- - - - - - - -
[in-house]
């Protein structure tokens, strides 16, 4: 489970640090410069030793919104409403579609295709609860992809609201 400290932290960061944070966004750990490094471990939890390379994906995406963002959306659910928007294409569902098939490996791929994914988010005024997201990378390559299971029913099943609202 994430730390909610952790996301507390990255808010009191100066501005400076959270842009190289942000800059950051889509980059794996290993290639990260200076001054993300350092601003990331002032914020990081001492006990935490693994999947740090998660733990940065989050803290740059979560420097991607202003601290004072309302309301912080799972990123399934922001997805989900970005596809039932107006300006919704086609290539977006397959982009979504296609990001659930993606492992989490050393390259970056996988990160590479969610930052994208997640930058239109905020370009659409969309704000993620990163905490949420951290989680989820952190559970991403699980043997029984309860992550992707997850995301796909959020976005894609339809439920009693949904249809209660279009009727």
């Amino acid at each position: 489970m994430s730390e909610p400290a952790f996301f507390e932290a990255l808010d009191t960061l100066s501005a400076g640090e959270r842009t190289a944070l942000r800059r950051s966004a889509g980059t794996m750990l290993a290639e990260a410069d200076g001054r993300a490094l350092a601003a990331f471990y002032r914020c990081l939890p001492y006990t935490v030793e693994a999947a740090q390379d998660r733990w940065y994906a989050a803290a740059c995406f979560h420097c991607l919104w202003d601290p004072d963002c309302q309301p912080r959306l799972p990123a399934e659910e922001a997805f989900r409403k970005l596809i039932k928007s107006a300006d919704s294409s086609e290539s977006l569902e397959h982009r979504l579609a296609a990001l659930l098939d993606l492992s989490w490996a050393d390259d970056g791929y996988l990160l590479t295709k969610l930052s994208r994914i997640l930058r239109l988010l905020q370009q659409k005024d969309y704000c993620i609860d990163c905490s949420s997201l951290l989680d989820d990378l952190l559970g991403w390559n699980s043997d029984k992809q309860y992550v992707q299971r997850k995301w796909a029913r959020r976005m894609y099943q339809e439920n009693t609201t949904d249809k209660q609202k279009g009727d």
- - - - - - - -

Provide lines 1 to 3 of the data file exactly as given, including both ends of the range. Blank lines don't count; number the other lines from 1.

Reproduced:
[in-house]
């Protein structure tokens, strides 16, 4: 489970640090410069030793919104409403579609295709609860992809609201 400290932290960061944070966004750990490094471990939890390379994906995406963002959306659910928007294409569902098939490996791929994914988010005024997201990378390559299971029913099943609202 994430730390909610952790996301507390990255808010009191100066501005400076959270842009190289942000800059950051889509980059794996290993290639990260200076001054993300350092601003990331002032914020990081001492006990935490693994999947740090998660733990940065989050803290740059979560420097991607202003601290004072309302309301912080799972990123399934922001997805989900970005596809039932107006300006919704086609290539977006397959982009979504296609990001659930993606492992989490050393390259970056996988990160590479969610930052994208997640930058239109905020370009659409969309704000993620990163905490949420951290989680989820952190559970991403699980043997029984309860992550992707997850995301796909959020976005894609339809439920009693949904249809209660279009009727």
């Amino acid at each position: 489970m994430s730390e909610p400290a952790f996301f507390e932290a990255l808010d009191t960061l100066s501005a400076g640090e959270r842009t190289a944070l942000r800059r950051s966004a889509g980059t794996m750990l290993a290639e990260a410069d200076g001054r993300a490094l350092a601003a990331f471990y002032r914020c990081l939890p001492y006990t935490v030793e693994a999947a740090q390379d998660r733990w940065y994906a989050a803290a740059c995406f979560h420097c991607l919104w202003d601290p004072d963002c309302q309301p912080r959306l799972p990123a399934e659910e922001a997805f989900r409403k970005l596809i039932k928007s107006a300006d919704s294409s086609e290539s977006l569902e397959h982009r979504l579609a296609a990001l659930l098939d993606l492992s989490w490996a050393d390259d970056g791929y996988l990160l590479t295709k969610l930052s994208r994914i997640l930058r239109l988010l905020q370009q659409k005024d969309y704000c993620i609860d990163c905490s949420s997201l951290l989680d989820d990378l952190l559970g991403w390559n699980s043997d029984k992809q309860y992550v992707q299971r997850k995301w796909a029913r959020r976005m894609y099943q339809e439920n009693t609201t949904d249809k209660q609202k279009g009727d």